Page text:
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[1] Much of Bara's material is a straight recycle from the book he co-authored with Richard Hoagland in 2007, Dark Mission. The "wink" photo appears on p.182 (2nd edn.) with the caption "Is this the behavior of resolute leaders who have just experienced a national tragedy, or of two conspirators who just pulled off a coup?" To me, that's a case of wild over-interpretation.


Chris said...

Watching the first couple of minutes of Bara's video I hear the same tired old "card carrying member blah blah" intro and then he launches straight into telling everyone he was on telly, before downplaying it (rather than downplaying it by, you know, not mentioning it in the first place). Utter cringe, like watching fictional misfit David Brent but embarrassing because Bara really is that insecure idiot.

THE Orbs Whiperer said...

The more important point, Patrick, which you seem to take for granted, is that President Kennedy and General Secretary Khrushchev were making peace by planning a joint mission to Earth's Moon. Or do you dissent from that view, too? I personally, wonder if they actually were or not?

expat said...

Two irrelevant comments about a movie disallowed.

OneBigMonkey said...

@Orbs Whisperer: I think both players were doing what was politically expedient. Kennedy's overtures could have been genuine, or they could have been a calculated gamble knowing that the USSR's political machine would never tolerate it but at least he could turn to his home audience and say "See, I tried".

It's also worth remembering that the US's lunar ambitions pre-dated Kennedy by some distance, and research into a lunar landing was already under way long before his famous speech. What Kennedy did was set a deadline and commit the funds that would make it happen, all being well, on his watch.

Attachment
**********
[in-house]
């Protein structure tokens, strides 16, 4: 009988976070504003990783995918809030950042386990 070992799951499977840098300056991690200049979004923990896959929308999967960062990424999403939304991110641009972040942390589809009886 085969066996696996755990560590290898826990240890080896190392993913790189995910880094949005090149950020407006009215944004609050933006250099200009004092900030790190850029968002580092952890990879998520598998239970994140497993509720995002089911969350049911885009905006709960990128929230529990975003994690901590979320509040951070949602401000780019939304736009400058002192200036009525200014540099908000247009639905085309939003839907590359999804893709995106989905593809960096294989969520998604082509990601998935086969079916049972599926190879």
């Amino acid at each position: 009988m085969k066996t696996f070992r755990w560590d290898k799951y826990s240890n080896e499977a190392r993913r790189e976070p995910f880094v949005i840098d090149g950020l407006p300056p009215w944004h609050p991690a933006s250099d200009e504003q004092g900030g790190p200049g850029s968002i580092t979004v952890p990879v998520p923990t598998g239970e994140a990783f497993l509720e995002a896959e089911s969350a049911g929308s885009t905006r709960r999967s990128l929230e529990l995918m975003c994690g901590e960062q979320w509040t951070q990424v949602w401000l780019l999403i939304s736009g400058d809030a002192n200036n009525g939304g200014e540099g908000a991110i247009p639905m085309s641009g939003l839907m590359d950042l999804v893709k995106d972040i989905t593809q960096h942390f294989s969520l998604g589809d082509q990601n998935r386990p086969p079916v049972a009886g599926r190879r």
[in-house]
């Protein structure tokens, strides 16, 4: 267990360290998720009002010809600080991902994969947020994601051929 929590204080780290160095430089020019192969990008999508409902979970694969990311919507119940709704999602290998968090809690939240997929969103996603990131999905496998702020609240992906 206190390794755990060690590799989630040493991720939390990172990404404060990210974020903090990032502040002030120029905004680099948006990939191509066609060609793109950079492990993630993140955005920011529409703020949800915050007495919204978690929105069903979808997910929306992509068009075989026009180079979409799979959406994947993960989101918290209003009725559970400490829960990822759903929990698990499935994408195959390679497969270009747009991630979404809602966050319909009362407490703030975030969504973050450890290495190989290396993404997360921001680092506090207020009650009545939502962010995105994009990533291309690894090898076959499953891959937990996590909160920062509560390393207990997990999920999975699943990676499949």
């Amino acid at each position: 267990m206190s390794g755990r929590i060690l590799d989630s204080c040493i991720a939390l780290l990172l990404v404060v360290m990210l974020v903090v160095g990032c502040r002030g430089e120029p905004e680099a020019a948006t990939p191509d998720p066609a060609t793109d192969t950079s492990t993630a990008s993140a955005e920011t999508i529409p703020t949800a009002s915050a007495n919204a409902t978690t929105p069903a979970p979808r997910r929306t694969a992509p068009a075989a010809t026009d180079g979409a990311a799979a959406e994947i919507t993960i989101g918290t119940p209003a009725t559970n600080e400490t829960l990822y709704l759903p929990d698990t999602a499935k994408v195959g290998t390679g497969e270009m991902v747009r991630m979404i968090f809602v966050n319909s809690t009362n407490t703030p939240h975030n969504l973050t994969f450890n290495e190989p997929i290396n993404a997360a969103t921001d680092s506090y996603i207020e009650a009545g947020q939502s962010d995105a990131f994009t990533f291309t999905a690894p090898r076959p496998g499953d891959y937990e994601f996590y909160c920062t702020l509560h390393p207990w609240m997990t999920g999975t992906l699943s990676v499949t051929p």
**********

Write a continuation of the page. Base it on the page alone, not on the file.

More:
What definitely didn't happen is the bullshit version Bara has concocted to dupe money out of the gullible.

expat said...

Theadora: I suspect "Assistant Nikki" is an imp of yours. Since I'm not sure, you're not under a ban yet, but take this as another warning.


expat said...

To see what I mean by "comment-flooding", try this.

THE Orbs Whiperer said...

Thanks for posting the link, Patrick. I did some research after asking you my question above. Hoagland therein asserts that Democrats, Republicans, and the Press, were opposed to Kennedy's proposal for a joint US/Soviet mission to the Moon, and that Khrushchev decided to accept, after a failed unilateral attempt by the Soviets. A year after Kennedy was offed, Khrushchev was 86'd.

expat said...

Yes, the failed unilateral attempt was not at the Moon but (according to Hoagland) Mars.

There's a problem with that story. Hoagland says the failure occurred on 11th November 1963. The USSR was certainly having Mars failures in that era, but none on that date.

Mars 1, launched 1 November 1962, failed 21 March 1963
2MV-3, launched 4 November 1962, failed on launch
3MV-4A (Zond 2), launched 30 November 1964, partial failure before flyby 6 August 1965.

So, as usual, Hoagland is adrift. But there's no doubt Khruschev did change his mind, for whatever reason.

expat said...

Apologies to Hoagland. There was in fact a Soviet failure on 11th November. It was designated Cosmos 21, a.k.a. 3MV-1 No.1. Hoagland has called it (Dark Mission, p.171) "Mars-bound" but it was more likely a prototype of the Venera series. But anyway, RCH was not wrong and I'm happy to make this correction.

EEZY said...

I'm pretty sure Mike just copied the beginning of one of the Transformer's movies. The one with the Dino-bots I think....

THE Orbs Whiperer said...

I find it curious that Hoagland jumps to the conclusion that the secret mission you describe was headed to Mars, when the others in that series were publicized as going to Venus. Also, in the interview of Hoagland by Paola Harris, he states that Kennedy knew what was on the Moon, and that's why he wanted the Soviets on board, in order to share for the sake of World peace. Hoagland doesn't qualify that view. Furthermore, Patrick, you let that slip by without criticism.